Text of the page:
A minister in the coalition government of 30 years ago today broke ranks with former senior colleagues, backing a critical report by a senior judge on the official handling of the Dublin and Monaghan bombings in 1974.
The Barron report, issued after an investigation into the background of the bombings by High Court judge Mr Justice Henry Barron, directed criticism at then-Taoiseach Liam Cosgrave and his government.
The then-Government was criticised for failing to pass on information received from British Prime Minister Harold Wilson about the suspected involvement in the bombings of the UVF loyalist para-military group.
Three members of the Cosgrave government, Dr Garret FitzGerald – who later became Taoiseach in Dublin – Patrick Cooney and Conor Cruise O’Brien have subsequently disputed the Barron findings.
But today ex-Labour Minister Justin Keating said he accepted and admired the contents of the report.
Mr Keating also supported a demand from families of victims of the bombings for a judicial inquiry into the incidents.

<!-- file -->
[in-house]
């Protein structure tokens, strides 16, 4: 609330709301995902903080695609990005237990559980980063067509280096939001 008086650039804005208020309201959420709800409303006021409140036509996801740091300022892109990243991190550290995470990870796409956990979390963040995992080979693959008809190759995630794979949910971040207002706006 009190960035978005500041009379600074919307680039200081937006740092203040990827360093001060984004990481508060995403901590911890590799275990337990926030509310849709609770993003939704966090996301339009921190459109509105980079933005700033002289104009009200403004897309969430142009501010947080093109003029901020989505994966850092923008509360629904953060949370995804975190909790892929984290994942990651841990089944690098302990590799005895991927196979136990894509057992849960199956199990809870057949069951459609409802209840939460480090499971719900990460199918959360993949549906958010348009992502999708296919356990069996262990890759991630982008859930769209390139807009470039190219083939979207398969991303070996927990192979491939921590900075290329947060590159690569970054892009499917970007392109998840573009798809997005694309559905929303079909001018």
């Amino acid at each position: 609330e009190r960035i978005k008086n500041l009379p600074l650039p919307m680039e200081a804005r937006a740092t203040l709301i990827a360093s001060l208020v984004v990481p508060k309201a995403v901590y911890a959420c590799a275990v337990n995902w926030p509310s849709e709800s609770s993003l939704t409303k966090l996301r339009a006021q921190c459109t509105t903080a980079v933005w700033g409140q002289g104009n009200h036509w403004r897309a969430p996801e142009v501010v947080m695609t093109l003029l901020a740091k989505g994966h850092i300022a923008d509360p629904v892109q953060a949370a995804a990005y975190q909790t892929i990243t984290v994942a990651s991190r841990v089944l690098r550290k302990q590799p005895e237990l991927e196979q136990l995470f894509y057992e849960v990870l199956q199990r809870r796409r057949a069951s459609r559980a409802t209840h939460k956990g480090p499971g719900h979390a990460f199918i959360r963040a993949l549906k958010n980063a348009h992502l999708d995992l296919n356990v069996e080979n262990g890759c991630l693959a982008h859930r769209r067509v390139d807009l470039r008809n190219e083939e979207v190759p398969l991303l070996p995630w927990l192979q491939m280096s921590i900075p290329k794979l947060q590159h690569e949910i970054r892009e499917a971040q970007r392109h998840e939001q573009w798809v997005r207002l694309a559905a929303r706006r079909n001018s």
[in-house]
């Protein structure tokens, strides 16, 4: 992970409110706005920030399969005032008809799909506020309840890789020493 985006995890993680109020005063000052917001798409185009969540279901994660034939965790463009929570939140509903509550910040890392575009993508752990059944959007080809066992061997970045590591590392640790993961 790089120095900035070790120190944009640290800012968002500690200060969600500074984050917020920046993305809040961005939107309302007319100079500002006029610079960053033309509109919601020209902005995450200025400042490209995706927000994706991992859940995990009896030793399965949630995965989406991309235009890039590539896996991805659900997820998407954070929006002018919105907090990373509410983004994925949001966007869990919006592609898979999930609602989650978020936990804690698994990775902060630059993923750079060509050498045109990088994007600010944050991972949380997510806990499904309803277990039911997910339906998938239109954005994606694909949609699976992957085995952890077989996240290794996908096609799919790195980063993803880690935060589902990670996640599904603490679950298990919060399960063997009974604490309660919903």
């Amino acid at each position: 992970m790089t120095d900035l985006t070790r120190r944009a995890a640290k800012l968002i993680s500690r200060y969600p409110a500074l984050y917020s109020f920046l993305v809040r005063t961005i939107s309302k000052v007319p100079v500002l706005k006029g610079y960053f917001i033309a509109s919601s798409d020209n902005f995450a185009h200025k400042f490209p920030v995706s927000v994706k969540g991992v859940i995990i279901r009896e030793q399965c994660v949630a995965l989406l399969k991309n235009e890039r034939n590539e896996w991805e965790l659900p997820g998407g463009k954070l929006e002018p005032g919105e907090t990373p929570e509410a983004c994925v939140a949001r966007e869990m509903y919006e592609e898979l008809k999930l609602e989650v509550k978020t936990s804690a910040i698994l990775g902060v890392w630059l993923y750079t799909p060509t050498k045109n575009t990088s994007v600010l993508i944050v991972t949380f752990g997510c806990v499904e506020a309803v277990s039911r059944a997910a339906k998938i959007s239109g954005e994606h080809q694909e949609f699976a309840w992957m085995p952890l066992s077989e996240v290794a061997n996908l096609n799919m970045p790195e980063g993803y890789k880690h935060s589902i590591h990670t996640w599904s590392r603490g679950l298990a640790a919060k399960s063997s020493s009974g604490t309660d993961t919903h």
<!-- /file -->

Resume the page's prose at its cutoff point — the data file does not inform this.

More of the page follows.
He said he believed the report was accurate, and added: “I don’t believe we showed the diligence in pursuing it that we should have done.
“And I think that there were political reasons which seemed good to the government of the time, but which did not, and don’t seem, good to me.”
Justice for the Forgotten, a group representing victims’ families, said they “very much welcomed” Mr Keating’s comments – particularly his backing for an inquiry.
A spokesman said that “a form of judicial inquiry” with full powers to compel both witnesses and documents was the “minimum” to which the families were entitled.
He maintained there was “an overwhelming case” for the families to know what had gone on and, as the the main players in 1974 were still around, they should “give evidence to such an inquiry and be tested on it“.